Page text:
Mr. Bush has made it clear that he is hell-bent on going to war with Iraq. Publicly he speaks of weapons of mass destruction and human rights violations. If these were truly the concerns of his administration, they would work actively to abolish weapons of mass destruction everywhere and consistently challenge human rights violators rather than threatening a unilateral, pre-emptive war.
Fortunately, voices for peace are proliferating widely here in Central New York and around the world. International opposition has already slowed his plans, forcing Bush to seek UN support (at the same time that he threatens to go it alone if such support is not granted).
In the Syracuse area, some 500 people overflowed the Skydeck at Carousel Center for a September 21 Town Meeting with Senator Schumer. The crowd was overwhelmingly anti-war. Signs provided by the Peace Council were crucial in communicating why people came despite a format which denied us the opportunity to speak.
Despite opposition from most of the world and a majority of USers (when asked questions which expose the true risks involved), the Bush administration is pushing ahead with its war agenda. We don't know if we can stop them, but we do know that we must try.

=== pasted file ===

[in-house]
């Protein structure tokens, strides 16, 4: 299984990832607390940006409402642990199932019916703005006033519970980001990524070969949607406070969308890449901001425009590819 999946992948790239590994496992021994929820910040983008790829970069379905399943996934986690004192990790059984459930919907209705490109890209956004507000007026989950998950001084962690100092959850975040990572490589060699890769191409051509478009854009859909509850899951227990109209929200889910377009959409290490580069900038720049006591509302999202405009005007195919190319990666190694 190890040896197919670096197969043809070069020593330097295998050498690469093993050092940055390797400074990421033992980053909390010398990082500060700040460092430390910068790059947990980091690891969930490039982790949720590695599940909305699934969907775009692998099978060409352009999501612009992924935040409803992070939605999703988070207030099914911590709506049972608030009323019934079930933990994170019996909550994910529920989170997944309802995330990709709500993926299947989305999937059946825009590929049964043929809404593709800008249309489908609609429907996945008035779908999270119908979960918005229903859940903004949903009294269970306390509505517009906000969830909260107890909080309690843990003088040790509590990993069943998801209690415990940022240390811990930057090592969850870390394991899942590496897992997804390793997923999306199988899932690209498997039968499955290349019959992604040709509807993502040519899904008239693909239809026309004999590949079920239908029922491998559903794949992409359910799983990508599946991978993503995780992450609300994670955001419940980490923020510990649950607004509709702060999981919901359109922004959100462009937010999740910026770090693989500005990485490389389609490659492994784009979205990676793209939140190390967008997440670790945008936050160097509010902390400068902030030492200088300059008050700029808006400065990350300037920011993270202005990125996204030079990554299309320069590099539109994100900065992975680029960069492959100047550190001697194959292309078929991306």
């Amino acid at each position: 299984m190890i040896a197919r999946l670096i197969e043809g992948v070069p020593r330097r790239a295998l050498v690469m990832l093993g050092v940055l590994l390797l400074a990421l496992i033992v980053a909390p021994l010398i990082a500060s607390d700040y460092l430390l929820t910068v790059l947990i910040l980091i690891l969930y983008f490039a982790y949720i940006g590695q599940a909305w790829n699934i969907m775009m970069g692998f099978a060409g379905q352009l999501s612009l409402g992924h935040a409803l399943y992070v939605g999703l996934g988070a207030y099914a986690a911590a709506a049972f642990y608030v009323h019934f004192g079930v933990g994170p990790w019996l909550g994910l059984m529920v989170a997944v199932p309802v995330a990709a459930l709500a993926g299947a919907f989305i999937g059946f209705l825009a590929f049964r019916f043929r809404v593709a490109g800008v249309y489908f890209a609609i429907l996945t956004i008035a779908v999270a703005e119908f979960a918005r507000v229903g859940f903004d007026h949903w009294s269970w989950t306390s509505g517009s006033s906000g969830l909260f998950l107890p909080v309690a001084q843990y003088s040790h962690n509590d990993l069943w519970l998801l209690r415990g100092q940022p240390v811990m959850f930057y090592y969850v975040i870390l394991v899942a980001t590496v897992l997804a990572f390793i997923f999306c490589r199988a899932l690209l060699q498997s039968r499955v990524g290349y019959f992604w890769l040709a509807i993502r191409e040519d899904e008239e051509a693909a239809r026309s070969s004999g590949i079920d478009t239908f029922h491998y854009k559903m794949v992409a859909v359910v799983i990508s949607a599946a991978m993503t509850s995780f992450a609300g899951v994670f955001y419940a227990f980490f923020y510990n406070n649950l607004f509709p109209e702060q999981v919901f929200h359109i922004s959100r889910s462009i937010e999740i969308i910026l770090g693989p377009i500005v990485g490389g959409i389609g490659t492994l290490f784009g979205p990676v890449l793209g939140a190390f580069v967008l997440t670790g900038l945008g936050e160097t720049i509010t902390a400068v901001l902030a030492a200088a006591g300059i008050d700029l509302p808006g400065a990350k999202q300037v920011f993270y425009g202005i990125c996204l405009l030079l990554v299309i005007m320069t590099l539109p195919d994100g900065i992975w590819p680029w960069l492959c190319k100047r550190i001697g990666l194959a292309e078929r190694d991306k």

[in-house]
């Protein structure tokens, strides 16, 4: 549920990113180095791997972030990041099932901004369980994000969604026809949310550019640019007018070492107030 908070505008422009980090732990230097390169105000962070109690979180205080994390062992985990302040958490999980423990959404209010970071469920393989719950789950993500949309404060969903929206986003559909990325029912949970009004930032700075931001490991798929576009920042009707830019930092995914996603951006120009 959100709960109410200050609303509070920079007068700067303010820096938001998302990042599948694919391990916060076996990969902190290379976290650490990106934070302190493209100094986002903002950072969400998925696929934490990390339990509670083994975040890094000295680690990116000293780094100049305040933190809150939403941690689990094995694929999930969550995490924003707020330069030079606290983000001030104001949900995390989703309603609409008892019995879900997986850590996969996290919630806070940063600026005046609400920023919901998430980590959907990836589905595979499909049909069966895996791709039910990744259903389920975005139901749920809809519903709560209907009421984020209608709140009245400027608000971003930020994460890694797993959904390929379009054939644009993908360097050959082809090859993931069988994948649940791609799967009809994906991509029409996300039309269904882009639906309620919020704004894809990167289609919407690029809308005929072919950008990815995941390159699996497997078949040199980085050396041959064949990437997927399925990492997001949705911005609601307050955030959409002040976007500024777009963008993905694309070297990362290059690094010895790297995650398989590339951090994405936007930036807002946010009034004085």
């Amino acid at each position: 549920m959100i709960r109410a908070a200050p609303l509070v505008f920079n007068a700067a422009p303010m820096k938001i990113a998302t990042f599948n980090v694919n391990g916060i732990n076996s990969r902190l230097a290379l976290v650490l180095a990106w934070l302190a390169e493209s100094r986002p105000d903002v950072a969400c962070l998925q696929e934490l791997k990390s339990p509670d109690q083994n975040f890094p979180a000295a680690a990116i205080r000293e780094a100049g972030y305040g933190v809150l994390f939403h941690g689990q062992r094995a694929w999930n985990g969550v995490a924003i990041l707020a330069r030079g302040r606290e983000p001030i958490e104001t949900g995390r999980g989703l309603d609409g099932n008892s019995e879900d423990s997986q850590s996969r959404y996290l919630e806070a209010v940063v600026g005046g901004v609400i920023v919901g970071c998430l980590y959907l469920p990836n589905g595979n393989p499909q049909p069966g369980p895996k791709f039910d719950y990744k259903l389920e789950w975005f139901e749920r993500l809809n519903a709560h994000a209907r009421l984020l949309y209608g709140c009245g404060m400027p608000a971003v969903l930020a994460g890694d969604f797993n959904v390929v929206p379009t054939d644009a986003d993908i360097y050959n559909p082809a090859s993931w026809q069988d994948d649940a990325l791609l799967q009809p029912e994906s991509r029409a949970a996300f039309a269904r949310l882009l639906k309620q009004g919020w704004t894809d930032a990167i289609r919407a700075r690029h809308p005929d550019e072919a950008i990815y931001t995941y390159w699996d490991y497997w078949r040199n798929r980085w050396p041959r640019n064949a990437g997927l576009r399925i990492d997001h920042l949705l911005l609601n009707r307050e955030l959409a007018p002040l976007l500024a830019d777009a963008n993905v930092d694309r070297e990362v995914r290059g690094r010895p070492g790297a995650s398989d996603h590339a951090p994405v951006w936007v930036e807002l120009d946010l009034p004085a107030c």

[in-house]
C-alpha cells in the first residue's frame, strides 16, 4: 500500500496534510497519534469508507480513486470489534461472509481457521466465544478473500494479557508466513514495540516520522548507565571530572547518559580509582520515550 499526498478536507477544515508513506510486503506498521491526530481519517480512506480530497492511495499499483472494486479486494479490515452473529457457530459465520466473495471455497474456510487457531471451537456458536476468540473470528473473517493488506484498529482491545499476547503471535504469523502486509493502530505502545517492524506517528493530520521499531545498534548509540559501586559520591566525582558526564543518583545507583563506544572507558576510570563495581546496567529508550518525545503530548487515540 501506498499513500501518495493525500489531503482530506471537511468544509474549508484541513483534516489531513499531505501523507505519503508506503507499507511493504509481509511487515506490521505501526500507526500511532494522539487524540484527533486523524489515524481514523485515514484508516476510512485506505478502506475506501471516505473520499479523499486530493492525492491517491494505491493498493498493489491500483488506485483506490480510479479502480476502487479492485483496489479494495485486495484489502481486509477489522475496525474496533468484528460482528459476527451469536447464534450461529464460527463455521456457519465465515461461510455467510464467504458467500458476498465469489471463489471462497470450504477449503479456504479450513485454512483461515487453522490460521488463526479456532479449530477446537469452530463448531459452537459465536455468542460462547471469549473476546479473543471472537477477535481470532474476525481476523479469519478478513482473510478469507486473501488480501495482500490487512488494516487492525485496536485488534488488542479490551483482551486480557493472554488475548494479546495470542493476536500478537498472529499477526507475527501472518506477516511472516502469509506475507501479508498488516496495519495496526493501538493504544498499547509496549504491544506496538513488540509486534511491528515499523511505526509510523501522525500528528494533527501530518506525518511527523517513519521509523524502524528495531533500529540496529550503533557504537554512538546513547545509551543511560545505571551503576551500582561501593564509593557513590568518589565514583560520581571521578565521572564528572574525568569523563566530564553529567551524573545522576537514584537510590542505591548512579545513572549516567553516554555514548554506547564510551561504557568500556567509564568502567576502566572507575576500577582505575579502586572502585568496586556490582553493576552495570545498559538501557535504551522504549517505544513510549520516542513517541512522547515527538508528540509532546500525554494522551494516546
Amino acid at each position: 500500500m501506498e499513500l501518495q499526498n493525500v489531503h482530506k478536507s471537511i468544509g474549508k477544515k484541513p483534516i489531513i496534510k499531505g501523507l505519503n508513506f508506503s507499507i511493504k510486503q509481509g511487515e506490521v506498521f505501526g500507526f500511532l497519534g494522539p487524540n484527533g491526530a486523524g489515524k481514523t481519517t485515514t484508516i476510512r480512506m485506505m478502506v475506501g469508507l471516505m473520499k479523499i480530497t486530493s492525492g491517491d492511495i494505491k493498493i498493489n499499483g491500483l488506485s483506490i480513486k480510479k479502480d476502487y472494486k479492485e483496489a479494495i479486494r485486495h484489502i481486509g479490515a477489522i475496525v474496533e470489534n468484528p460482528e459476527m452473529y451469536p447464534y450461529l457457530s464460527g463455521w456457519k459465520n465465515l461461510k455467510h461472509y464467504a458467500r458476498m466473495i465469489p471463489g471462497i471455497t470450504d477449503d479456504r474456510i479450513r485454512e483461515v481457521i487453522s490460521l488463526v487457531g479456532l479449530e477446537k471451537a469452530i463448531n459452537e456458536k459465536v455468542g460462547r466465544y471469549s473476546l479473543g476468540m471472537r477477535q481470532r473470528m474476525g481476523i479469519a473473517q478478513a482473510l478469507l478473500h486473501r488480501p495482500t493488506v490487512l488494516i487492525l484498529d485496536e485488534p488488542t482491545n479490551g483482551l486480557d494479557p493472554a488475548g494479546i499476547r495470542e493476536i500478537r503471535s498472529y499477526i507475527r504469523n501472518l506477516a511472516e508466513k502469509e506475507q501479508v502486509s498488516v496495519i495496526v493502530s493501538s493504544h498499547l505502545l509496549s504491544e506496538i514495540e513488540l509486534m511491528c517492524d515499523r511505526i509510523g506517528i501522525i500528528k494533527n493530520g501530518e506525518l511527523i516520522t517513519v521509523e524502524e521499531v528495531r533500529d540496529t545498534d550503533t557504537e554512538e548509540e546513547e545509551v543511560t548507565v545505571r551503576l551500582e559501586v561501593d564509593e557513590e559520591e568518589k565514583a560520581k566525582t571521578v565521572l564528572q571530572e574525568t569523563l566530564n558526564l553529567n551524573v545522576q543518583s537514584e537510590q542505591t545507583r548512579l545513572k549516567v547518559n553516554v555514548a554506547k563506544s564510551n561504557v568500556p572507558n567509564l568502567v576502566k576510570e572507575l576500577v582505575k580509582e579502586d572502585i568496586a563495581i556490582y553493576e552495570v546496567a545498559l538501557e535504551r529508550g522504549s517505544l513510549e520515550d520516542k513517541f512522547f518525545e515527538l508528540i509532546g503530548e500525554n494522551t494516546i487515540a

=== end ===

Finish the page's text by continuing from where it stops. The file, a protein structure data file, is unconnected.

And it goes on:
Over 80 people_old-timers, newcomers and returnees_attended a galvanizing Peace Council meeting to organize against the war immediately before press time. See page 3 for a little more detail. A follow-up meeting is planned for Tuesday, October 15, 7-9 pm, site to be announced.
In the meantime, vigils with the theme, "Not in Our Name" will be held outside places of worship on Sunday, October 6, in conjunction with a major demonstration in New York City. These will build momentum for a city-wide demonstration on Saturday, October 26, the local companion to a national March on Washington. Four peace walks from the south, west, north and east will all converge downtown that afternoon.
We need to build on this growing energy if we are to have a chance of stopping this war. Please get involved and find your place. Contact the Peace Council, 472-5478 or www.peacecouncil.net for more details.